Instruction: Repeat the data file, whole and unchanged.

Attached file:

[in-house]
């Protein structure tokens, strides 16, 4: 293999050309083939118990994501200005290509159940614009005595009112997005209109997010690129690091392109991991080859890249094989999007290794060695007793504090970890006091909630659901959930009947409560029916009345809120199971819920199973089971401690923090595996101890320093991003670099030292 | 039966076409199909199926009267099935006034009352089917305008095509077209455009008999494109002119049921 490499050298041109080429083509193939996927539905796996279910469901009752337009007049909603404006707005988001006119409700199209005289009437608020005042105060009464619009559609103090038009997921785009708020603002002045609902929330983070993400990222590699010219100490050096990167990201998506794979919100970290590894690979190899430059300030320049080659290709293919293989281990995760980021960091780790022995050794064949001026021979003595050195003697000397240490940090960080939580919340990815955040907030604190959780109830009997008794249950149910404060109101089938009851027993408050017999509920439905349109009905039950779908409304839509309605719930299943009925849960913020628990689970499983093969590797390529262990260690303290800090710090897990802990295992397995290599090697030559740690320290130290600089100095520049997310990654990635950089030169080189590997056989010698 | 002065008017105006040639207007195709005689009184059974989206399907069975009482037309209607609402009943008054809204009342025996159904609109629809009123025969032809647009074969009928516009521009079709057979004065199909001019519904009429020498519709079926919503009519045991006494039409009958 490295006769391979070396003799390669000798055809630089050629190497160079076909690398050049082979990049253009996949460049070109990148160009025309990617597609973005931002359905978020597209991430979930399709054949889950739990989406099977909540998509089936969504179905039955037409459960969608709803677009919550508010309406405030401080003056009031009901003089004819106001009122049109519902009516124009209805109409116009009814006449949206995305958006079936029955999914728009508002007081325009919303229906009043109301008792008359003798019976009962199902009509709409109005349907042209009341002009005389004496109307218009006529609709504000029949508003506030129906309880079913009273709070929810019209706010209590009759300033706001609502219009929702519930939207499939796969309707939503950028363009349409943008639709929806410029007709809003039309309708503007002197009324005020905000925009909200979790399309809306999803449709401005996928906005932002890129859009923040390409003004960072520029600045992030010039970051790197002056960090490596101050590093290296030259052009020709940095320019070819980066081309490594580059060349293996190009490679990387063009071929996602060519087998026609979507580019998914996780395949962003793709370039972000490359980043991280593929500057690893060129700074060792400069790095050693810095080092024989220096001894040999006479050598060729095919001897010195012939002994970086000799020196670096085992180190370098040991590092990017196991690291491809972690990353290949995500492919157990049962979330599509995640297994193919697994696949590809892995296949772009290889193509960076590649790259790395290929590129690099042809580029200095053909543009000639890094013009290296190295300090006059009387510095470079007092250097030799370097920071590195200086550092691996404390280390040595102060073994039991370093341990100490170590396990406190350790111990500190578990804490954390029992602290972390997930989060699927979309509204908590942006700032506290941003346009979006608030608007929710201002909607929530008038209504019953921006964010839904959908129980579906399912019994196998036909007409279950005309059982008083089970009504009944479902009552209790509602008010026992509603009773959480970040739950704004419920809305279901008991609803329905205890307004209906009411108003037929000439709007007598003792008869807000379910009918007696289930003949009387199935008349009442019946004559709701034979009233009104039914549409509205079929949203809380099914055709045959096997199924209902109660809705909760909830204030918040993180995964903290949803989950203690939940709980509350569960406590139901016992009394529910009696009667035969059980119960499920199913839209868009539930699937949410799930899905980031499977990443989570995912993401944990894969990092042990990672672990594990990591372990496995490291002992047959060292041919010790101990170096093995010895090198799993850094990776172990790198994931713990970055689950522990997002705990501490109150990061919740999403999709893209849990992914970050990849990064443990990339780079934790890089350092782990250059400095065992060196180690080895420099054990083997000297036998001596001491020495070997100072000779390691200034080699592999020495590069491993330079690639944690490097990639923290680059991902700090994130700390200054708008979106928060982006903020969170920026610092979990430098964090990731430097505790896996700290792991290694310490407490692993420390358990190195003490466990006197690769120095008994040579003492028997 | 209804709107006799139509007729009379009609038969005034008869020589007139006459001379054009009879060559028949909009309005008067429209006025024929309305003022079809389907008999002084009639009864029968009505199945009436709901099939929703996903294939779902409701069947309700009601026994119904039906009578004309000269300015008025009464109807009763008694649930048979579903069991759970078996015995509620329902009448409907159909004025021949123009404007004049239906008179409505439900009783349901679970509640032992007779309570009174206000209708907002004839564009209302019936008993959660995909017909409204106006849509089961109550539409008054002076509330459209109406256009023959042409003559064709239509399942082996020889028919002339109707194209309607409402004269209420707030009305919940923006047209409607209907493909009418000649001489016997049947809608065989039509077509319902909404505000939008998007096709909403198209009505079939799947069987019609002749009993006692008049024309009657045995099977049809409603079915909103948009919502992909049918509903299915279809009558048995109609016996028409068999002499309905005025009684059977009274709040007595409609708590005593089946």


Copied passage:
[in-house]
């Protein structure tokens, strides 16, 4: 293999050309083939118990994501200005290509159940614009005595009112997005209109997010690129690091392109991991080859890249094989999007290794060695007793504090970890006091909630659901959930009947409560029916009345809120199971819920199973089971401690923090595996101890320093991003670099030292 | 039966076409199909199926009267099935006034009352089917305008095509077209455009008999494109002119049921 490499050298041109080429083509193939996927539905796996279910469901009752337009007049909603404006707005988001006119409700199209005289009437608020005042105060009464619009559609103090038009997921785009708020603002002045609902929330983070993400990222590699010219100490050096990167990201998506794979919100970290590894690979190899430059300030320049080659290709293919293989281990995760980021960091780790022995050794064949001026021979003595050195003697000397240490940090960080939580919340990815955040907030604190959780109830009997008794249950149910404060109101089938009851027993408050017999509920439905349109009905039950779908409304839509309605719930299943009925849960913020628990689970499983093969590797390529262990260690303290800090710090897990802990295992397995290599090697030559740690320290130290600089100095520049997310990654990635950089030169080189590997056989010698 | 002065008017105006040639207007195709005689009184059974989206399907069975009482037309209607609402009943008054809204009342025996159904609109629809009123025969032809647009074969009928516009521009079709057979004065199909001019519904009429020498519709079926919503009519045991006494039409009958 490295006769391979070396003799390669000798055809630089050629190497160079076909690398050049082979990049253009996949460049070109990148160009025309990617597609973005931002359905978020597209991430979930399709054949889950739990989406099977909540998509089936969504179905039955037409459960969608709803677009919550508010309406405030401080003056009031009901003089004819106001009122049109519902009516124009209805109409116009009814006449949206995305958006079936029955999914728009508002007081325009919303229906009043109301008792008359003798019976009962199902009509709409109005349907042209009341002009005389004496109307218009006529609709504000029949508003506030129906309880079913009273709070929810019209706010209590009759300033706001609502219009929702519930939207499939796969309707939503950028363009349409943008639709929806410029007709809003039309309708503007002197009324005020905000925009909200979790399309809306999803449709401005996928906005932002890129859009923040390409003004960072520029600045992030010039970051790197002056960090490596101050590093290296030259052009020709940095320019070819980066081309490594580059060349293996190009490679990387063009071929996602060519087998026609979507580019998914996780395949962003793709370039972000490359980043991280593929500057690893060129700074060792400069790095050693810095080092024989220096001894040999006479050598060729095919001897010195012939002994970086000799020196670096085992180190370098040991590092990017196991690291491809972690990353290949995500492919157990049962979330599509995640297994193919697994696949590809892995296949772009290889193509960076590649790259790395290929590129690099042809580029200095053909543009000639890094013009290296190295300090006059009387510095470079007092250097030799370097920071590195200086550092691996404390280390040595102060073994039991370093341990100490170590396990406190350790111990500190578990804490954390029992602290972390997930989060699927979309509204908590942006700032506290941003346009979006608030608007929710201002909607929530008038209504019953921006964010839904959908129980579906399912019994196998036909007409279950005309059982008083089970009504009944479902009552209790509602008010026992509603009773959480970040739950704004419920809305279901008991609803329905205890307004209906009411108003037929000439709007007598003792008869807000379910009918007696289930003949009387199935008349009442019946004559709701034979009233009104039914549409509205079929949203809380099914055709045959096997199924209902109660809705909760909830204030918040993180995964903290949803989950203690939940709980509350569960406590139901016992009394529910009696009667035969059980119960499920199913839209868009539930699937949410799930899905980031499977990443989570995912993401944990894969990092042990990672672990594990990591372990496995490291002992047959060292041919010790101990170096093995010895090198799993850094990776172990790198994931713990970055689950522990997002705990501490109150990061919740999403999709893209849990992914970050990849990064443990990339780079934790890089350092782990250059400095065992060196180690080895420099054990083997000297036998001596001491020495070997100072000779390691200034080699592999020495590069491993330079690639944690490097990639923290680059991902700090994130700390200054708008979106928060982006903020969170920026610092979990430098964090990731430097505790896996700290792991290694310490407490692993420390358990190195003490466990006197690769120095008994040579003492028997 | 209804709107006799139509007729009379009609038969005034008869020589007139006459001379054009009879060559028949909009309005008067429209006025024929309305003022079809389907008999002084009639009864029968009505199945009436709901099939929703996903294939779902409701069947309700009601026994119904039906009578004309000269300015008025009464109807009763008694649930048979579903069991759970078996015995509620329902009448409907159909004025021949123009404007004049239906008179409505439900009783349901679970509640032992007779309570009174206000209708907002004839564009209302019936008993959660995909017909409204106006849509089961109550539409008054002076509330459209109406256009023959042409003559064709239509399942082996020889028919002339109707194209309607409402004269209420707030009305919940923006047209409607209907493909009418000649001489016997049947809608065989039509077509319902909404505000939008998007096709909403198209009505079939799947069987019609002749009993006692008049024309009657045995099977049809409603079915909103948009919502992909049918509903299915279809009558048995109609016996028409068999002499309905005025009684059977009274709040007595409609708590005593089946």